- Instructional design / faculty development office for pedagogical and collaborative tool training and support
- IT / AV – for technical support necessary for high quality videoconference experiences
- International office
Interestingly, many called for integrating COIL experiences into the promotion and tenure process. One institution said they were working on it. Again, the tension between research and teaching, and how to prioritize and value different types of faculty activities.
Curriculum and Teaching Support
In the networking time, there was a fairly loud call for resources to support faculty: models, best practices, templates, etc.
- One site shared was the Cross Cultural Toolkit.
- The American Council on Education has a report on Internationalization in Action that provides significant resources.
Faculty Skills Needed
Faculty need development, resources and support in building skills in cultural competence, technology skills, teaching skills; even being able to understand heavily accented English.
Faculty need support in finding partners. Even when using existing institution international partners, someone needs to assist faculty in making it work. Faculty may meet someone at a conference or work with a research partner, but someone needs to help navigate the administrative institutional support at each institution.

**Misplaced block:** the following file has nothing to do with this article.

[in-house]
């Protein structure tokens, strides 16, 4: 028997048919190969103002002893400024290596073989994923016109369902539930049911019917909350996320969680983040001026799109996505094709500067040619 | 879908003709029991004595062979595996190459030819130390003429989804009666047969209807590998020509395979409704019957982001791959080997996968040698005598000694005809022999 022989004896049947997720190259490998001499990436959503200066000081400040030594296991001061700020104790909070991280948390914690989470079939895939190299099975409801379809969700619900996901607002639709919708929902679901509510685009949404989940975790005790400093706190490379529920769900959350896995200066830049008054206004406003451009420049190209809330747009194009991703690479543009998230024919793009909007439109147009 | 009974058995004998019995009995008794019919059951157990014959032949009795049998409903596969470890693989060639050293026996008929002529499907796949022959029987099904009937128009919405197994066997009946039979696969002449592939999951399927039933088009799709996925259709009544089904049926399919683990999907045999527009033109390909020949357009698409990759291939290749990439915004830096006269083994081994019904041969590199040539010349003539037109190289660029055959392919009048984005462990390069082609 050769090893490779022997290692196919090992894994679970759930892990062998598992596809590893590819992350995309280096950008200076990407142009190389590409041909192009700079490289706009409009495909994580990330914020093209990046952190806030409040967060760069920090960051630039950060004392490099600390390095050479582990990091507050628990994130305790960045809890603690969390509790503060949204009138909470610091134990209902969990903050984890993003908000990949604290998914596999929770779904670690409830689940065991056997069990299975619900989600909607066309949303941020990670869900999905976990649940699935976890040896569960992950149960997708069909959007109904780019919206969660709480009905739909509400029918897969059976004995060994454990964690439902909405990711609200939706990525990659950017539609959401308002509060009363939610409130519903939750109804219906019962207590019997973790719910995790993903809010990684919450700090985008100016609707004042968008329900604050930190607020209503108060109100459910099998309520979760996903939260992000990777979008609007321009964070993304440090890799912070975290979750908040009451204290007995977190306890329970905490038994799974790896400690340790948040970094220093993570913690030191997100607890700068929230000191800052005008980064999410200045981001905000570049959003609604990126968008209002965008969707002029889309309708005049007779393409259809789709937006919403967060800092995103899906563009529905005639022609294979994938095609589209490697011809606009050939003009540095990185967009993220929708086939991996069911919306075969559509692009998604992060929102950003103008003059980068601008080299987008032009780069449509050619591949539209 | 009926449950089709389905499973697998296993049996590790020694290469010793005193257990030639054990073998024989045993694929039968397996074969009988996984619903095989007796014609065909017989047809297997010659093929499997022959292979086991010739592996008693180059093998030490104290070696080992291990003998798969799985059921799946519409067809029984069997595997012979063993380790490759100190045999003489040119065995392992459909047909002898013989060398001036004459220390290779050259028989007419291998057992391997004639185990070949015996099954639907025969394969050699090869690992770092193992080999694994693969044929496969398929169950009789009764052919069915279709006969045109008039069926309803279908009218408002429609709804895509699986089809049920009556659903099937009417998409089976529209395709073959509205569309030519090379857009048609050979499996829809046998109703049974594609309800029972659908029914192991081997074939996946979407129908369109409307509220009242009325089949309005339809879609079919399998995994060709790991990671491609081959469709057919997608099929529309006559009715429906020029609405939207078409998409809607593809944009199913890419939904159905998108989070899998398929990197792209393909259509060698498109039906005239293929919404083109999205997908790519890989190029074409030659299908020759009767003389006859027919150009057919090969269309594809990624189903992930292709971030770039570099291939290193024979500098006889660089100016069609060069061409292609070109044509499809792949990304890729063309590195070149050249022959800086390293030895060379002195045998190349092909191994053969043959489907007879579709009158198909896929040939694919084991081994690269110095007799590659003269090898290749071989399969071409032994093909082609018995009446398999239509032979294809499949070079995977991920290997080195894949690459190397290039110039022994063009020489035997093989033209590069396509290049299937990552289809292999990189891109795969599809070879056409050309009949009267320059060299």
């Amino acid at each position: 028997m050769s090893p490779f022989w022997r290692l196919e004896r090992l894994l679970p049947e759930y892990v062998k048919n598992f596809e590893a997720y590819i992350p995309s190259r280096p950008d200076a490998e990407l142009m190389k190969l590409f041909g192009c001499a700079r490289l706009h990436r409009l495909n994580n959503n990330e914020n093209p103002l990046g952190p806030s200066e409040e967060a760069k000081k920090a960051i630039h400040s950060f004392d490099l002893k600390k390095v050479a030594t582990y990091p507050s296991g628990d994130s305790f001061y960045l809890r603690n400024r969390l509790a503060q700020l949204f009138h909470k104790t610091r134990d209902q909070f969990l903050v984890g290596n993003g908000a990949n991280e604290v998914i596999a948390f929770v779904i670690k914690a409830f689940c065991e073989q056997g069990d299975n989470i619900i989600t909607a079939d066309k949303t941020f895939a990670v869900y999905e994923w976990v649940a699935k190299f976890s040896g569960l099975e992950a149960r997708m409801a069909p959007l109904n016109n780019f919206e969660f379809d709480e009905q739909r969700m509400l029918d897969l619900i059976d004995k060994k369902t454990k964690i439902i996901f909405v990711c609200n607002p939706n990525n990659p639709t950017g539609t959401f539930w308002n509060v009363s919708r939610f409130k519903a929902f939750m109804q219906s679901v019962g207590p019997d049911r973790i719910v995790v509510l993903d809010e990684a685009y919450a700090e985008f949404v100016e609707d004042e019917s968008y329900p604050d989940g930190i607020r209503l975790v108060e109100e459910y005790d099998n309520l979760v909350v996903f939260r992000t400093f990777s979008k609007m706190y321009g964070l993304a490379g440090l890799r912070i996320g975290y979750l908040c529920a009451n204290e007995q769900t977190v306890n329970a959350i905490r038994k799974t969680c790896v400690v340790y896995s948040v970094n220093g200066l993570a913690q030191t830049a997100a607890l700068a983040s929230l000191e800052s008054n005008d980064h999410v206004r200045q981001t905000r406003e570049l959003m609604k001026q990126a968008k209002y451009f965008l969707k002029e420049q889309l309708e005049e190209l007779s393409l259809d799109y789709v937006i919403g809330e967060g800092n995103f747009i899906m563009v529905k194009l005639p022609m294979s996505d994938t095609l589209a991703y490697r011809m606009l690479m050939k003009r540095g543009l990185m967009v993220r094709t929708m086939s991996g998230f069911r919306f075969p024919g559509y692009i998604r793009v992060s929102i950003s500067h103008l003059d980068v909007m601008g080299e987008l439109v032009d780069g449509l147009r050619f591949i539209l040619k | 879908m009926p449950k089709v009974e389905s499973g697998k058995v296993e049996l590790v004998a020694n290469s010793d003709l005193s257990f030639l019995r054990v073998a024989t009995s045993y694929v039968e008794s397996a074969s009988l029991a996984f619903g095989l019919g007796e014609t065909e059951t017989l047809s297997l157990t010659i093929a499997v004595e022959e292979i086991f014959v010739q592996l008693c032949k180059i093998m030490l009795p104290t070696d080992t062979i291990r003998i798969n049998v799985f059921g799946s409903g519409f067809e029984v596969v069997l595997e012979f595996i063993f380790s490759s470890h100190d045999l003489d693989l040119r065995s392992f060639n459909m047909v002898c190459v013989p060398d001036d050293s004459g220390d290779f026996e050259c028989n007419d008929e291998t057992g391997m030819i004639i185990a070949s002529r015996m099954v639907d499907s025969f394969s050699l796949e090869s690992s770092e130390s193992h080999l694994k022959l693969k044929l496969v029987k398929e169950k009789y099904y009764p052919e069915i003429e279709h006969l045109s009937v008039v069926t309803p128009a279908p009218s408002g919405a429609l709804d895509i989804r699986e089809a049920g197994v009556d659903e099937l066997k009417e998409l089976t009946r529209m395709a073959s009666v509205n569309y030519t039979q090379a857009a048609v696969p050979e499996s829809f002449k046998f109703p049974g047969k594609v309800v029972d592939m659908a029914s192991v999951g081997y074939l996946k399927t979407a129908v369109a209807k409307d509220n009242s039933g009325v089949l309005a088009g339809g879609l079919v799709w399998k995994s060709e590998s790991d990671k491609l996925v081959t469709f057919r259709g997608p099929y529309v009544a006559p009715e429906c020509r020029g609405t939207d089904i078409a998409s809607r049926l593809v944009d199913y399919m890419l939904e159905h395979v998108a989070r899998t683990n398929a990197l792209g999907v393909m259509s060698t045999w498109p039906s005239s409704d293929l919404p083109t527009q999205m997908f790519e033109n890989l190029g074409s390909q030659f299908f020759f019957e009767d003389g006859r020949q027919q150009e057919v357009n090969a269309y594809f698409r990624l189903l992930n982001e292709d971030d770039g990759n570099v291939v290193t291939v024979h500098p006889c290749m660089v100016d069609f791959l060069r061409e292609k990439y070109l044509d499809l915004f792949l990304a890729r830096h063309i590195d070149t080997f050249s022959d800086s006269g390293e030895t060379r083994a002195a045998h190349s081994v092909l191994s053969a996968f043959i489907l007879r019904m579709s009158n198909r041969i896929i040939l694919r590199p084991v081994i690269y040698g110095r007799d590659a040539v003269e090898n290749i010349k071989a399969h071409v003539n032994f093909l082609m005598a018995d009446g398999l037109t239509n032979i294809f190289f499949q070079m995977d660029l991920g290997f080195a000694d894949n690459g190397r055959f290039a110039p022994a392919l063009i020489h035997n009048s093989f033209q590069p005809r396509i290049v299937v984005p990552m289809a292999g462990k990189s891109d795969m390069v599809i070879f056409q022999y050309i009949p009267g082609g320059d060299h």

Faculty need technology support to help select a tool that is supported and easy to use by both partners, and that supports the learning outcomes.
Some institutions have COIL Fellows programs to provide support, development, and incentives to faculty COILing.
Instructional Design Support
In the K12 collaborative project world, it’s usually the instructional technology specialist or the media specialist who assists teachers with projects. In the higher ed world, it’s usually the instructional designer. At the COIL conference, there were several sessions by instructional designers sharing resources and support strategies:
- A synchronous checklist for successful connections
- Slide deck for Building Community through Synchronous Sessions
- Live from the Trenches: Instructional Designers’ Perspectives & Conversation on making COIL work
- Some suggested that instructional designers should meet weekly with the faculty involved in the collaboration to support the process; and to help meet with the partner and resolve challenges.
Supports for K12 Videoconferencing
Below is a collection of my writing and thinking on the support needed for videoconferencing at the K12 level – using it to enhance the curriculum, mostly collaborative projects but also connecting to content providers. This may prove interesting and useful to COILers as well.
- My dissertation: The Development of an Instrument for K12 Coordinators Implementing Curriculum Videoconferencing and a Model to Predict Usage of Videoconferencing
- Blog posts regarding my dissertation
- 20 Days to a Better Videoconference Coordinator
- Mentoring VIdeoconference Coordinators
- Who are the Building Coordinators?
- Supporting Resources for Videoconference Coordinators
- Critical Supports for Teachers